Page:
# Chapter 4. Using Averages

The Simple Moving Average (SMA) is basically the arithmetic mean of preceding prices on a specified time period. Being ubiquitous in technical analysis, it is the simplest tool for trend determination. In thinkScript®, this type of moving average can be calculated by calling function `Average` with the following syntax:

`def avg = Average(close, 9);`

This will calculate the Simple Moving Average of Close price over last nine bars. Note that just like all the other averages, SMA has a default value for period on which it should be calculated: for this type of average it is equal to 12. In other words, if you omitted the 9 in the script above and just typed

`def avg = Average (close);`

The 12 period SMA of Close price would be calculated.

Compared to other averages, SMA assigns equal weight to each day’s price which, by some chartists, is believed not quite correct: according to them, heavier weight should be given to the more recent data.

In order to eliminate this problem, Weighted Moving Average (WMA) was designed: this type of average artificially assigns weight to prior prices by using specific coefficient when calculating the mean value. To calculate the WMA, thinkScript® multiplies each prior price on the specified period by weight factor equal to sequence number of its bar on the specified period and then the total sum of these values is divided by the sum of multipliers. Therefore, most weight is given to the current bar and least to the first one. Here is the syntax of `WMA` function:

`def avg = WMA(open, 10);`

This script will calculate the 10 period WMA of the Open price. If 10 is omitted, the default value of 9 will be used for the length parameter.

While WMA corrects SMA’s weighting problem, both averages share another disadvantage: their calculation suggests that the oldest value on the period be removed when passing to the following bar which means that only most recent data is taken into consideration. These issues are addressed by Exponential Moving Average (EMA).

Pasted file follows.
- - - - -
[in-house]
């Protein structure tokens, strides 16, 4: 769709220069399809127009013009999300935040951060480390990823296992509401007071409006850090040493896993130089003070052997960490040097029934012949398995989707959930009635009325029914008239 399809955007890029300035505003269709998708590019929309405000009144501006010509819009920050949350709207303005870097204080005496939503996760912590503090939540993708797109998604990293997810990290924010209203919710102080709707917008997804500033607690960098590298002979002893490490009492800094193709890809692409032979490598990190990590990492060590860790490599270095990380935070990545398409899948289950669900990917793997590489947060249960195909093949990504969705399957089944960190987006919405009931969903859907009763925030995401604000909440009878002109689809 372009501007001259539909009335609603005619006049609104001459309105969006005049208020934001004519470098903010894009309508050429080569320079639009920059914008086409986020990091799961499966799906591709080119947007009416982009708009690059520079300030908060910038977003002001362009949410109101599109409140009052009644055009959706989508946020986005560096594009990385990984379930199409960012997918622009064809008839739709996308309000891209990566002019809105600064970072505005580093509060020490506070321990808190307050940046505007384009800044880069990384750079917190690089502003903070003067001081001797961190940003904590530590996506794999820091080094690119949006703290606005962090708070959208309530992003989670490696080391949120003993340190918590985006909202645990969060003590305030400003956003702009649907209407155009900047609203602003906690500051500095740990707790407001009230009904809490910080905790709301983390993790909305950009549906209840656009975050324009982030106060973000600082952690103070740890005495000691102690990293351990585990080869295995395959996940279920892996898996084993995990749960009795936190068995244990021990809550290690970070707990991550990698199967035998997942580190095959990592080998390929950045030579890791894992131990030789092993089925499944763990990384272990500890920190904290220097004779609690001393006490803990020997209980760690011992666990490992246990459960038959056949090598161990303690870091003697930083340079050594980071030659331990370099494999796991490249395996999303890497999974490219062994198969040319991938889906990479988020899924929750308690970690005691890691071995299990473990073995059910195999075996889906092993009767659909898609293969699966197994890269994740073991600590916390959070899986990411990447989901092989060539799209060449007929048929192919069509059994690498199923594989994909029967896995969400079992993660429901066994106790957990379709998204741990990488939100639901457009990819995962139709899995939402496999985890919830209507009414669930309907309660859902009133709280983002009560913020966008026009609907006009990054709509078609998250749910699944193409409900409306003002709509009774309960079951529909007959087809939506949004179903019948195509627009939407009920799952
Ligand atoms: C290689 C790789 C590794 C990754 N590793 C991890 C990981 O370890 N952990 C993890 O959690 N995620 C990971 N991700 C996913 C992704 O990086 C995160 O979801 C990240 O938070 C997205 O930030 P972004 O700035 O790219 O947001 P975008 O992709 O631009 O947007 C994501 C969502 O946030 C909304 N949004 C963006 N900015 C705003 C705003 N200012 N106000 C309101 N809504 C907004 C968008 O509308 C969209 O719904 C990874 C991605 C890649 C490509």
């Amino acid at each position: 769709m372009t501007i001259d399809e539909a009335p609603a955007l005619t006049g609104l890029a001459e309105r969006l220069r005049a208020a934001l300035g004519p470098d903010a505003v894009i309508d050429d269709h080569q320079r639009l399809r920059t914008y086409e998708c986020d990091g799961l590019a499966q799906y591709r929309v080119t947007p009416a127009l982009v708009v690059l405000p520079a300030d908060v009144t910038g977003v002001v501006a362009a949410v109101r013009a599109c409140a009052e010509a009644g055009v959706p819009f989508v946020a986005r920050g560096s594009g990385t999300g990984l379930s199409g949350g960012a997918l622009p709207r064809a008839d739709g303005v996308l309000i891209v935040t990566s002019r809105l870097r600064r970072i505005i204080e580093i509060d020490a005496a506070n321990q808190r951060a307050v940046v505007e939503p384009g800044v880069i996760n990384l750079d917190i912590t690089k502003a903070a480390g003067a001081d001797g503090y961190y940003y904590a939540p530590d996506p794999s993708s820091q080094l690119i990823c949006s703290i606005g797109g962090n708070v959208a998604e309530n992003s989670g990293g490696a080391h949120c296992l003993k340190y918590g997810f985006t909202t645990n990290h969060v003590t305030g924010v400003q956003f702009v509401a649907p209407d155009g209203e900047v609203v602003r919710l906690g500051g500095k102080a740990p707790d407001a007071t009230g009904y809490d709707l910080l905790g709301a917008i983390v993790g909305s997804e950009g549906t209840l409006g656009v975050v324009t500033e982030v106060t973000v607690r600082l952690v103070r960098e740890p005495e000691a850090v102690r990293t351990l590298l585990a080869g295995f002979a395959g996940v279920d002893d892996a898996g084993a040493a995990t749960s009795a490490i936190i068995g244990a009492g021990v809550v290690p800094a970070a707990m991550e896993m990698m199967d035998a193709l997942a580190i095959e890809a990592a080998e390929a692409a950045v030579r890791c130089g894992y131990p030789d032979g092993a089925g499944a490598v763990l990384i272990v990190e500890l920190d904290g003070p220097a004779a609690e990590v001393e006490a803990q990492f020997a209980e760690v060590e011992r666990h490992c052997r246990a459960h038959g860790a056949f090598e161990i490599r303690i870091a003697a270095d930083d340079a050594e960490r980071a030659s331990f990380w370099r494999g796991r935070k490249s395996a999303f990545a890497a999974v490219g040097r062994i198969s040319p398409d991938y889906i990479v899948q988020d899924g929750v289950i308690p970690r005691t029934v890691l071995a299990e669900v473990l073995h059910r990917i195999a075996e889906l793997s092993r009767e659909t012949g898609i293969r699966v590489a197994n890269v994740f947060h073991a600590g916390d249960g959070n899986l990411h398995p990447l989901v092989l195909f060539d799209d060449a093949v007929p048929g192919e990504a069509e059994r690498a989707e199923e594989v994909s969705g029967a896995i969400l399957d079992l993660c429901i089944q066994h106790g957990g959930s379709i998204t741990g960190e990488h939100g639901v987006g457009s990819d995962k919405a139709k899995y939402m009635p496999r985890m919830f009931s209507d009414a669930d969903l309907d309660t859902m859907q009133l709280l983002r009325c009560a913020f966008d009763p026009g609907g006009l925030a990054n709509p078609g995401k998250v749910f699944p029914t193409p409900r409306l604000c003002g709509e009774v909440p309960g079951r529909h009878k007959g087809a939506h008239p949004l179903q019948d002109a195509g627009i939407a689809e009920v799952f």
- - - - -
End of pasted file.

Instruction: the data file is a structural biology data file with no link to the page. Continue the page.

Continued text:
Giving more weight to the more recent data, the Exponential Moving Average, however, does not completely eliminate price action prior to the calculation period. This is possible because EMA uses a different calculation mechanism than the SMA does. Here is the formula:

where p1 is the price of the last bar, p2 is the price of the previous bar, and so on, and α is a smoothing coefficient calculated as follows:

where N is equal to `length`.

EMA smoothing is applied to data by calling the `ExpAverage` function:

`plot avg = ExpAverage(high,9);`

This script will plot EMA of the High price with length equal to 9 which makes the smoothing coefficient equal to 20%. ExpAverage has 12 as the default value for the length parameter.

Another method of assigning weights while keeping older data is Wilder’s Average. Its calculation is similar to that of EMA except it uses SMA instead of the price itself as the last term in total sum of prices. Also, in Wilder’s Average, the smoothing coefficient α is equal to 1/N. To use the Wilder’s Average, the following script is suggested:

`def avg = WildersAverage(low,20);`

This script will plot Wilder’s Average of the Low price with length equal to 20 which makes the smoothing coefficient equal to 5%. Just like SMA and EMA, WildersAverage has 12 as the default value for the length parameter.

In thinkScript®, there is also a generalized function which is able to return all kinds of the mentioned moving averages (and also, the Hull Moving Average): `MovingAverage`. However, using this function is a bit more complicated as it accepts constants as input parameters. Consider the following script:

`input length = 12;input averageType = AverageType.SIMPLE;plot MovAvg = MovingAverage(averageType, close, length);`

This script will plot 12 period SMA of Close price; however, once added on chart, this study will be able to change the type of average via Edit Studies and Strategies window: input “average type” will allow you to select Weighted, Exponential, Wilder’s, or Hull average instead of the Simple one. This script is also a good example of how constants look in thinkScript®: notation of a constant has two parts separated by a dot where the first part shows constant’s family and the second one is its name. For example, other constants of the AverageType family are:

• AverageType.EXPONENTIAL;
• AverageType.WEIGHTED;
• AverageType.WILDERS;
• AverageType.HULL.

The full list of constants and families they belong to can be found here. There is also information on which functions use a certain family of constants.

In the next chapter we will discuss how to specify conditions in thinkScript®.